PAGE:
Over the years of working with our clients, we have encountered critical phases in their growth. When a business is born, it is typically made up of a single individual or a small, close-knit group of dedicated individuals committed to success.
With success, the demand for output increases. Staff numbers increase, and the organisational chart begins to get bigger. With this, the span of control of the original founders gets wider, and the demands on their management skillset grow. Roles initially based on specialist know-how or technical ability now expand to include people management and leadership skills.
What was once an effective Micro-Business now begins to encounter a bottleneck in performance and output. Micro-businesses can be highly efficient in staffing, with individuals performing multiple roles at a small scale. They can respond rapidly to market changes, and everyone knows what is happening in the business and switches roles according to need.
As numbers grow, so does the distance between the founders and the interface with their customers. Similarly, as the workload increases, the distance between the founders grows, and gaps begin to appear in the channels of communication. As a result, some founders will surge ahead, while others will falter and lag behind, putting a brake on progress.
Eventually, the business reaches a crisis point where it must take action or fail. This is an entirely predictable crisis. It is measurable from day one in the business and can be managed given the right insights and actions. However, in most cases, acting is delayed due to personal ties and a fear of breaking up a formerly successful set of relationships. In the end, the business either restructures or fails. Unfortunately, a failed business leaves even more damage behind than a reformed business.
CSO data suggests that 1 in 3 businesses fail to survive the first five years, while US figures show that only 1 in 4 makes it to 15 years. The most common causes of failure may be grouped under four headings, Finance, Business Knowledge, Market Knowledge and Human Capital. Of these four, Human Capital is the most critical and often the first to fail. The reason for this is that the right Human Capital brings with it a wealth of knowledge of finance, business and the market.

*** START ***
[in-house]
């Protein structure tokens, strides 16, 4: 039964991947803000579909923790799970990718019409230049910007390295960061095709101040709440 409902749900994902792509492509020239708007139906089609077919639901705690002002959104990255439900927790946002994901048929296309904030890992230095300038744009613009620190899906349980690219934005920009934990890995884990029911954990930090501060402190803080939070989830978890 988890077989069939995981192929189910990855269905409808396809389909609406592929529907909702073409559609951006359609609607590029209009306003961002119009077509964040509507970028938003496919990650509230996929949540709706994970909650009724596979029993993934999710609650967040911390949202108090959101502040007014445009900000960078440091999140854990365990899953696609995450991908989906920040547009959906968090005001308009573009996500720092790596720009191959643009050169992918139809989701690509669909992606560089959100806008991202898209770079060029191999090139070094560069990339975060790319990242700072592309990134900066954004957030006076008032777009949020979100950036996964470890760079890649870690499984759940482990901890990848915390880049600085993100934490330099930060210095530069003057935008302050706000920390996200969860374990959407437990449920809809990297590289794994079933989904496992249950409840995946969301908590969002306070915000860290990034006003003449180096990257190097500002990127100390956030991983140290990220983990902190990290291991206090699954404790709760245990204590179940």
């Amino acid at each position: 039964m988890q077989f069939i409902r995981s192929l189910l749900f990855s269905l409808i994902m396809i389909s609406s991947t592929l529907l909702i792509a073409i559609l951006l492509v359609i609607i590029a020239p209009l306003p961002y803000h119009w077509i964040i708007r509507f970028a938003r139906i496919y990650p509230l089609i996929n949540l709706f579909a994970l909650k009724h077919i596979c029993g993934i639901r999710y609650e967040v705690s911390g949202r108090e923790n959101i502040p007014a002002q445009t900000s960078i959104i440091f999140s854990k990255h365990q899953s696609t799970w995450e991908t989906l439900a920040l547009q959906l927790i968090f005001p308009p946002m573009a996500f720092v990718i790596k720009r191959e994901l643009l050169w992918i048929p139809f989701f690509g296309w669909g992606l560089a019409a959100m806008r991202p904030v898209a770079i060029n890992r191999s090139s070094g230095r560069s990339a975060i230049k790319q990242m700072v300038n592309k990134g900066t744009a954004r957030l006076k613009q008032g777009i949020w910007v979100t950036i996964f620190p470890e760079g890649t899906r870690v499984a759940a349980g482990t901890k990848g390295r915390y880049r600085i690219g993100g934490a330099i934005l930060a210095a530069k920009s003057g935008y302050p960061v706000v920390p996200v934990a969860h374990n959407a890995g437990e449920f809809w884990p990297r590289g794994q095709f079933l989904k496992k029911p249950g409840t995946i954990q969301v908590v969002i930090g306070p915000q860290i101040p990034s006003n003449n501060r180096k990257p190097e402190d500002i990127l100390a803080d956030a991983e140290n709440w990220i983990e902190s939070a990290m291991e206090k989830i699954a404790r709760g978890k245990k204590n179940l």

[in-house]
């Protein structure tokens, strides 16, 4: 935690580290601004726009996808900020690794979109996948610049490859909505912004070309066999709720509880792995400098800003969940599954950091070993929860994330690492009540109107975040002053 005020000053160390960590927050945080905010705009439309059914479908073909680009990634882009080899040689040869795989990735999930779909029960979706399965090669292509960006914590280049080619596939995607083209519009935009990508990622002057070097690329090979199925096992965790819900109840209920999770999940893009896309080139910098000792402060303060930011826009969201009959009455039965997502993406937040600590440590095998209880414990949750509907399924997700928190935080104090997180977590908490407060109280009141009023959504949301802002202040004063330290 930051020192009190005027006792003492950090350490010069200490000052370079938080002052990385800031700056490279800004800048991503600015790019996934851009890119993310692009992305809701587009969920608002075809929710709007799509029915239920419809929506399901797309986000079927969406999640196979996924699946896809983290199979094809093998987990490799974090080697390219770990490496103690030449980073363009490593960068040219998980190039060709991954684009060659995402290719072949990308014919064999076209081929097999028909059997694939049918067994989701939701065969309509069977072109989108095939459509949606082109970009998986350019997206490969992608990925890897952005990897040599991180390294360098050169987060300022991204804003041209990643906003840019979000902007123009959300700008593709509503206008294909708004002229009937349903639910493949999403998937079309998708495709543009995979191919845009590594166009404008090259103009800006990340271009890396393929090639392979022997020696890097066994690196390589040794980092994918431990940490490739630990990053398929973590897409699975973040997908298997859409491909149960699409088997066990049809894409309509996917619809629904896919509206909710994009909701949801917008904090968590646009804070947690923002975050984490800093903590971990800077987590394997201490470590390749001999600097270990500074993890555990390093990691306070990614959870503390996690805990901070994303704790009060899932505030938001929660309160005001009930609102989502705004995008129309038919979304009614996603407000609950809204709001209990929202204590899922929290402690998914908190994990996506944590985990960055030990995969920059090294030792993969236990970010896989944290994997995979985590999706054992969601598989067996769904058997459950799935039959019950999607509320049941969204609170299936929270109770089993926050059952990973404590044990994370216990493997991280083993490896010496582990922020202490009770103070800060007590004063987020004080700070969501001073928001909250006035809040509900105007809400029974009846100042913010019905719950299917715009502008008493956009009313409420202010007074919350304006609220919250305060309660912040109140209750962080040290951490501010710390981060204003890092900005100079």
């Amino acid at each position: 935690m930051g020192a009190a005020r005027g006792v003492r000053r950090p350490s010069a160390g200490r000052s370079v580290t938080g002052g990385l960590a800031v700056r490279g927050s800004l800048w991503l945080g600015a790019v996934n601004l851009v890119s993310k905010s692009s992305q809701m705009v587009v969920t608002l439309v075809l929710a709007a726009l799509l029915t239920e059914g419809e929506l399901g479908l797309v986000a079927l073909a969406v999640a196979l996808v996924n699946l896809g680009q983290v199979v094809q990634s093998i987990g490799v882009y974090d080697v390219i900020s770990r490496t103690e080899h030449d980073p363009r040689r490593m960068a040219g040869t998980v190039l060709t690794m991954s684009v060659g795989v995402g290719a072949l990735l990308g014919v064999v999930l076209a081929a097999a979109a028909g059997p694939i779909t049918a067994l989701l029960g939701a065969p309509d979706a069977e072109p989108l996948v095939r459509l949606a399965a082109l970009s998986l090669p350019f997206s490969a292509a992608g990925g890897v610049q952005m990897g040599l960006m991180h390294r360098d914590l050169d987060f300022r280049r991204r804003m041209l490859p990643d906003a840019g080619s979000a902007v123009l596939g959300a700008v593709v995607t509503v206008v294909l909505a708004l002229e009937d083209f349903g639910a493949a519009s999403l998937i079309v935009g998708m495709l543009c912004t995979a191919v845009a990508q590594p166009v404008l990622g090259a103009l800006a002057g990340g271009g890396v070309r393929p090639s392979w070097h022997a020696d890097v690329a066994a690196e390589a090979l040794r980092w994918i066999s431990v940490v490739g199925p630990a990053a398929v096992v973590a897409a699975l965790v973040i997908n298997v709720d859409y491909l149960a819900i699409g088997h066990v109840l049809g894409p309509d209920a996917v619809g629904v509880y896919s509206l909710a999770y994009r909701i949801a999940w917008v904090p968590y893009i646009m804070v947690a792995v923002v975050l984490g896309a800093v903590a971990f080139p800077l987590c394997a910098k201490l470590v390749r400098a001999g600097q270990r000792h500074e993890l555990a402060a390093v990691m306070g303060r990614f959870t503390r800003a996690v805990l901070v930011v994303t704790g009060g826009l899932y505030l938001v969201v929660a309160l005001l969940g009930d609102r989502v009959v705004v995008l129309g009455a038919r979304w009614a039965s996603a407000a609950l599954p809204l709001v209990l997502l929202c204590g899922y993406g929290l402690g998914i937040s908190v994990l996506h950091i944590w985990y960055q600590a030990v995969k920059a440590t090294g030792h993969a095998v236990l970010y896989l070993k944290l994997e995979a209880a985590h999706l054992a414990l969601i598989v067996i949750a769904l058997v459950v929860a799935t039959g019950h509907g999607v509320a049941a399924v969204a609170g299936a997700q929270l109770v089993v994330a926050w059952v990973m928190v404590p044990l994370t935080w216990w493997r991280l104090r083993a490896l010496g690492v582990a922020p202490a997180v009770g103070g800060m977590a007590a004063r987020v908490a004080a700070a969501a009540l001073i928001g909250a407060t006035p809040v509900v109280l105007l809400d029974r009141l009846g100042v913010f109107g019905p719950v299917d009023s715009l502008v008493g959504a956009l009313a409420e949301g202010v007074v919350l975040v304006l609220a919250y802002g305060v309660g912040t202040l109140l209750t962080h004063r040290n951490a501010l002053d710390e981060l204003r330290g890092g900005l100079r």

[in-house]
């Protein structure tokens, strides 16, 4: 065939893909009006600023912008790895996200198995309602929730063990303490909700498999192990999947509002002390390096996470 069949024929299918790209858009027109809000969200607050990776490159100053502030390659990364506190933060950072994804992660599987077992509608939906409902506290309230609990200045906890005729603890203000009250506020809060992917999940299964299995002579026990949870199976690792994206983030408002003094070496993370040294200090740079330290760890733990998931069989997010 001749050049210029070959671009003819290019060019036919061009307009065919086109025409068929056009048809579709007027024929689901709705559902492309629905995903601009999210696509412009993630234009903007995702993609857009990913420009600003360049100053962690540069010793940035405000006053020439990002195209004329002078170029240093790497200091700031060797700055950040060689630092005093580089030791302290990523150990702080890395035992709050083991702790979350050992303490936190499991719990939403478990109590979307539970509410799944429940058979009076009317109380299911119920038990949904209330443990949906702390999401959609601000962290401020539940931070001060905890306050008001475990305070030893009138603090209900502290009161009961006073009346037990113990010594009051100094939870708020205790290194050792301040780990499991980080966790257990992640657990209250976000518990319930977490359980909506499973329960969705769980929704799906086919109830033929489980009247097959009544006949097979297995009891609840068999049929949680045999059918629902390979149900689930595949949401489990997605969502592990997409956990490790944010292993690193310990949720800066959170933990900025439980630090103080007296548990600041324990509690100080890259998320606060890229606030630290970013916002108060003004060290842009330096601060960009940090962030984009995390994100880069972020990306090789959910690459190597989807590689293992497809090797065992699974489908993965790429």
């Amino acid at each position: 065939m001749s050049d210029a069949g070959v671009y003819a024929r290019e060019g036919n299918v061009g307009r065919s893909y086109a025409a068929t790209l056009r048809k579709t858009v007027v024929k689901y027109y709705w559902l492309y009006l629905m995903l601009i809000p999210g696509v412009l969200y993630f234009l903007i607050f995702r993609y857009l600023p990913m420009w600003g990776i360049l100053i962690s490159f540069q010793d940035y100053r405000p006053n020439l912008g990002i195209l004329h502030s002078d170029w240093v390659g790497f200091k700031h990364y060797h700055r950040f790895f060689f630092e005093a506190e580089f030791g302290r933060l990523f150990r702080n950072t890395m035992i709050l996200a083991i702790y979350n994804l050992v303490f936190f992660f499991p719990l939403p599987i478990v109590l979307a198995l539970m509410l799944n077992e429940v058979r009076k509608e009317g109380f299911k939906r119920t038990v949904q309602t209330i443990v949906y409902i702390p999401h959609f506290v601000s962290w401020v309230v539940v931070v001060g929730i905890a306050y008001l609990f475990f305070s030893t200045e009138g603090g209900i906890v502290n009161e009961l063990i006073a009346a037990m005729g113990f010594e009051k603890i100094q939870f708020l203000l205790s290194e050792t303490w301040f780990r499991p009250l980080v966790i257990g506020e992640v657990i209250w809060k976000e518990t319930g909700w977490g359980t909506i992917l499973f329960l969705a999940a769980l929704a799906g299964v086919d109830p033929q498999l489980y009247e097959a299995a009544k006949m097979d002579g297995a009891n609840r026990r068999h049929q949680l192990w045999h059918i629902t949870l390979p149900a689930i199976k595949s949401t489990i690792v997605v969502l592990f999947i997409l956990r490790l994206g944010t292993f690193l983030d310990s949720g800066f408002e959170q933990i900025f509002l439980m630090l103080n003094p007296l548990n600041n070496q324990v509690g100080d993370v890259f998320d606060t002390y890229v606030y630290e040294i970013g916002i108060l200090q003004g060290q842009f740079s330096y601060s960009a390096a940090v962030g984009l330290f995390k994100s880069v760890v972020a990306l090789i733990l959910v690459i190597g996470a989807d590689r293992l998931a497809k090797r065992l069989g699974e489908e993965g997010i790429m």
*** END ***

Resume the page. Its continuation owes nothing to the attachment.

Businesses do not succeed; only people can succeed. A brilliant business idea is no guarantee of success. You need the right people to bring success to your business. At each growth stage in the life of a successful business, you will see a change in people at or near the top. This is because, at each step in a company's growth, it faces a new set of challenges. The skills and challenges faced by a growing business change constantly.
You need to manage those four critical factors to grow your business successfully. The first three are well established.
· Manage your Finances
· Learn about your Business
· Study the Market.
There are well-established processes, procedures and resources available for that. But managing Human Capital is often seen as a Black Art.
People are a mystery to most people. There are many hidden sides and dimensions to people that we are not always aware of because of our learning. People can be fickle and changeable. But underlying the mystery, there are many constants. Just look around you at your close friends and colleagues. Have they changed so radically over the years that you no longer recognise them, or have you seen them grow and develop?
Your old schoolmate that had to win every ball in the game still likes to win. Your close confidant still lends an understanding ear. That person who backed away from every confrontation still walks out at the first sign of trouble. We may lose our extremes over time, we learn to soften the rough edges, and we may add a few new skills, but when push comes to shove, the old me or you is still in there and can still show the edge when required.
Today, we have some great tools to help us to assess human potential. Moreover, we have great resources to enable us to release or recover that potential. Specialists can become experts; managers can become leaders. Human Capital can be leveraged and developed, but you need the right insights into your people and your business requirements to make the right decisions about your human capital assets.
To begin any journey, you need to know where you are now, where you need to get to, and what you will need for that trip.